Let’s face it. If you write poetry, your craft depends just as much on practicum as it does on ideas. When you’re lacking one or both these elements, attempting to generate a new poem can feel a little Sisyphean…or like moving through a swimming pool full of cement…or…well, pick any metaphor you like, but you get our point. Remember when we told you to ignore the well-intentioned “your first drafts are crap” advice and to temporarily send your inner critic packing? Both points are always salient when creating new material, but in this post, we’re offering a couple of tips to help you get your poetry brain unstuck.
Do You Need to Shift Gears?
You might rely on a few writing prompt sources. Maybe it’s a high-profile author’s blog, or you and your friends give each other jump-off points for writing. They’re all great resources, but what if you’re staring at your chosen prompt and no words come out? You could have one or more of these common problems going on:
- The pesky editor in your brain
- You’re legit tired, stressed out or feeling a lack of focus
- Your mind is stuck in “logic” mode
Neurodivergent brains all operate in unique ways, but your mental processes to create poetry might drastically differ from your fiction-crafting methods. If you’ve been focusing on short stories or a novel, it may just be a matter of “shifting” into poetic mode. Keep in mind, however, that lines between genres can easily blur. You may reread a 300-word piece you just finished and wonder whether it’s a long micro-fic or a prose poem. That’s a grey area, one in which you’ll make the final call when it comes to genres and classification.
Stop Making Sense
If you don’t write every day or you’re a professional writer generating specialized types of content, you may not be creating poetry on a daily basis. Rather than stare at a blank page and struggle, now may be the time to suspend your “logic brain” and stop making sense. Try freewriting sans prompt, letting whatever is in your mind leak out. You’ve probably heard of “stream of consciousness” writing, and yes, that’s the idea here. Also, this isn’t the time to worry about subject-verb agreement or whether your first draft even makes sense. In fact, if it doesn’t make sense at first, that could open a door to fashioning a new work you might not have otherwise created.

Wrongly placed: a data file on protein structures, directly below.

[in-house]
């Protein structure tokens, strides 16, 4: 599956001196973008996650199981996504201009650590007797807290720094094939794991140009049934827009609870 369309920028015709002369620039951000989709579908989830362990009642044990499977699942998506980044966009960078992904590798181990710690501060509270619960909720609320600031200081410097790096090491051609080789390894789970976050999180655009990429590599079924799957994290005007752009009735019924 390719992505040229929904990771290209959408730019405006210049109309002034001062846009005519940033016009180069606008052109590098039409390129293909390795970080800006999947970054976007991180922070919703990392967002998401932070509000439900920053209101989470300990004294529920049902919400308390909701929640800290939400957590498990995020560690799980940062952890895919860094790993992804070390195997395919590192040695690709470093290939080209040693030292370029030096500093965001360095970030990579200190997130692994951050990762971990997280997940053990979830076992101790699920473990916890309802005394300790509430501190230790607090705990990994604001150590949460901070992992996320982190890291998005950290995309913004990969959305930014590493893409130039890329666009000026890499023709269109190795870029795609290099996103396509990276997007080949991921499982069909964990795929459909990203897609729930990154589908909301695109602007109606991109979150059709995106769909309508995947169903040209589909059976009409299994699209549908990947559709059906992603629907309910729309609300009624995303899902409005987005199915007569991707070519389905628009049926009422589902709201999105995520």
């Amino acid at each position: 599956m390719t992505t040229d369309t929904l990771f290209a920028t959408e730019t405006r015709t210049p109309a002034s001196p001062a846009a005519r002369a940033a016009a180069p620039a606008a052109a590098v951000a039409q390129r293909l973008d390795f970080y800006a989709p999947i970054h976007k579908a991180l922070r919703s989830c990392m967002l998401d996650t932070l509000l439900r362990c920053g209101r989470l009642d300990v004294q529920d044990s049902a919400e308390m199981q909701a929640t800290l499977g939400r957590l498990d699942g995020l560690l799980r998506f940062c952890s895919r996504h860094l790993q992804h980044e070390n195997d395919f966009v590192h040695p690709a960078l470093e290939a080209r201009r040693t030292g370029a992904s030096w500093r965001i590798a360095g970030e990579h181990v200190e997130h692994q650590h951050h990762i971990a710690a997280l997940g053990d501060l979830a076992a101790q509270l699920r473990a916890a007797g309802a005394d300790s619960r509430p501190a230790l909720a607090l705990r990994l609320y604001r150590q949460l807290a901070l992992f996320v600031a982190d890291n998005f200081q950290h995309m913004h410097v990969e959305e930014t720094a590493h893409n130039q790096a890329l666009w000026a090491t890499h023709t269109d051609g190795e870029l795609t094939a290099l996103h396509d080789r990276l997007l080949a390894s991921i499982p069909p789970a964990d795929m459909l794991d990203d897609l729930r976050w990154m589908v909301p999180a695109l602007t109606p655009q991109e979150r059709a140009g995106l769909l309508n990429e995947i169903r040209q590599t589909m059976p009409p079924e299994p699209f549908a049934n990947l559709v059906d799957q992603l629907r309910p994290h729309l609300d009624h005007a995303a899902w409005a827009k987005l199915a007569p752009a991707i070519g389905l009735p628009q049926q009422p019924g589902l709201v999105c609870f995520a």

Don’t Forget to Read
You’ve heard the oft-repeated advice that writers need to read. Of course, we at AutPress are happy to help with some suggestions. If you love genre-blending or hopping between genres, Ada Hoffman’s Monsters in My Mind is a great addition to your collection. It’s packed with 49 pieces that include short stories, flash fiction, microfiction, poetry, and prose poems, spanning universes of speculative fiction and plunging deep into the human imagination. We’ve also got more poetry, weird fiction, and more in the AutPress store.